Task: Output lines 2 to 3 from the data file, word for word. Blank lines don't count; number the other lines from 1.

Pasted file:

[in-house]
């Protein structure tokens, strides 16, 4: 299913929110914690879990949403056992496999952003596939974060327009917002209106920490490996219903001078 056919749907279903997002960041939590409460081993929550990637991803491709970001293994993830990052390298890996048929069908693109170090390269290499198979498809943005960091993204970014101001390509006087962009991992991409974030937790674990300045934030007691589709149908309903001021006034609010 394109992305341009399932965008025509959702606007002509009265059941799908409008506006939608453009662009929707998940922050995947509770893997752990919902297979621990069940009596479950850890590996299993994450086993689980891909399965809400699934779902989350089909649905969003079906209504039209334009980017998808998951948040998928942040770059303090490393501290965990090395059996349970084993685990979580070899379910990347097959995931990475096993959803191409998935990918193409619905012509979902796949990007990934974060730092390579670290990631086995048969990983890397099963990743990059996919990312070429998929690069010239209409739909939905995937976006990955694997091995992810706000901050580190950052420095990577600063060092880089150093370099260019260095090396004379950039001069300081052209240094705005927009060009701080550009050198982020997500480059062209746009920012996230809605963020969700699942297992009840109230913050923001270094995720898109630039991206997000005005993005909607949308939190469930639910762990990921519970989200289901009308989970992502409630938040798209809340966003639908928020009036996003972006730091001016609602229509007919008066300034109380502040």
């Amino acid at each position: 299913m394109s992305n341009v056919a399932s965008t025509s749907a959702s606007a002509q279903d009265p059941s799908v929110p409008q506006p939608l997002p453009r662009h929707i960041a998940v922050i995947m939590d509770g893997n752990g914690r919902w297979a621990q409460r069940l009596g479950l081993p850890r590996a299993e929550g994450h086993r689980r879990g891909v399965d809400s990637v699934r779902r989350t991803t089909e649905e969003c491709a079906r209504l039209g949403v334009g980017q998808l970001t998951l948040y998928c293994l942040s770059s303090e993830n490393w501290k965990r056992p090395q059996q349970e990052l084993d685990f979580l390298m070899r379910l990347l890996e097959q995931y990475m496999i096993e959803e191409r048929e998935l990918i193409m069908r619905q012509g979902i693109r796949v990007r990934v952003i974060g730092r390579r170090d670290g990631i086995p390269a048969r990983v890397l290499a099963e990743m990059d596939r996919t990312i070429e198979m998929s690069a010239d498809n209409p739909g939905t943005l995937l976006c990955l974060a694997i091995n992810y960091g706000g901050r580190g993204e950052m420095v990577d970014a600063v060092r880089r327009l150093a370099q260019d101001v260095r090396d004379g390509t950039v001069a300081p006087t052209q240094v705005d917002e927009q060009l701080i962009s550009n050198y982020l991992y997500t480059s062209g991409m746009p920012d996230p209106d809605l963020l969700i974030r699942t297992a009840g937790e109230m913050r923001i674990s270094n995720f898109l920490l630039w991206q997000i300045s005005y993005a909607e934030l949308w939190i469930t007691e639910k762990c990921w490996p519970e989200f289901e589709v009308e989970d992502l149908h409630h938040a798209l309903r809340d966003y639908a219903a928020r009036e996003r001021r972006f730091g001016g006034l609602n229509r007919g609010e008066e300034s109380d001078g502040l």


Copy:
């Protein structure tokens, strides 16, 4: 299913929110914690879990949403056992496999952003596939974060327009917002209106920490490996219903001078 056919749907279903997002960041939590409460081993929550990637991803491709970001293994993830990052390298890996048929069908693109170090390269290499198979498809943005960091993204970014101001390509006087962009991992991409974030937790674990300045934030007691589709149908309903001021006034609010 394109992305341009399932965008025509959702606007002509009265059941799908409008506006939608453009662009929707998940922050995947509770893997752990919902297979621990069940009596479950850890590996299993994450086993689980891909399965809400699934779902989350089909649905969003079906209504039209334009980017998808998951948040998928942040770059303090490393501290965990090395059996349970084993685990979580070899379910990347097959995931990475096993959803191409998935990918193409619905012509979902796949990007990934974060730092390579670290990631086995048969990983890397099963990743990059996919990312070429998929690069010239209409739909939905995937976006990955694997091995992810706000901050580190950052420095990577600063060092880089150093370099260019260095090396004379950039001069300081052209240094705005927009060009701080550009050198982020997500480059062209746009920012996230809605963020969700699942297992009840109230913050923001270094995720898109630039991206997000005005993005909607949308939190469930639910762990990921519970989200289901009308989970992502409630938040798209809340966003639908928020009036996003972006730091001016609602229509007919008066300034109380502040």
């Amino acid at each position: 299913m394109s992305n341009v056919a399932s965008t025509s749907a959702s606007a002509q279903d009265p059941s799908v929110p409008q506006p939608l997002p453009r662009h929707i960041a998940v922050i995947m939590d509770g893997n752990g914690r919902w297979a621990q409460r069940l009596g479950l081993p850890r590996a299993e929550g994450h086993r689980r879990g891909v399965d809400s990637v699934r779902r989350t991803t089909e649905e969003c491709a079906r209504l039209g949403v334009g980017q998808l970001t998951l948040y998928c293994l942040s770059s303090e993830n490393w501290k965990r056992p090395q059996q349970e990052l084993d685990f979580l390298m070899r379910l990347l890996e097959q995931y990475m496999i096993e959803e191409r048929e998935l990918i193409m069908r619905q012509g979902i693109r796949v990007r990934v952003i974060g730092r390579r170090d670290g990631i086995p390269a048969r990983v890397l290499a099963e990743m990059d596939r996919t990312i070429e198979m998929s690069a010239d498809n209409p739909g939905t943005l995937l976006c990955l974060a694997i091995n992810y960091g706000g901050r580190g993204e950052m420095v990577d970014a600063v060092r880089r327009l150093a370099q260019d101001v260095r090396d004379g390509t950039v001069a300081p006087t052209q240094v705005d917002e927009q060009l701080i962009s550009n050198y982020l991992y997500t480059s062209g991409m746009p920012d996230p209106d809605l963020l969700i974030r699942t297992a009840g937790e109230m913050r923001i674990s270094n995720f898109l920490l630039w991206q997000i300045s005005y993005a909607e934030l949308w939190i469930t007691e639910k762990c990921w490996p519970e989200f289901e589709v009308e989970d992502l149908h409630h938040a798209l309903r809340d966003y639908a219903a928020r009036e996003r001021r972006f730091g001016g006034l609602n229509r007919g609010e008066e300034s109380d001078g502040l």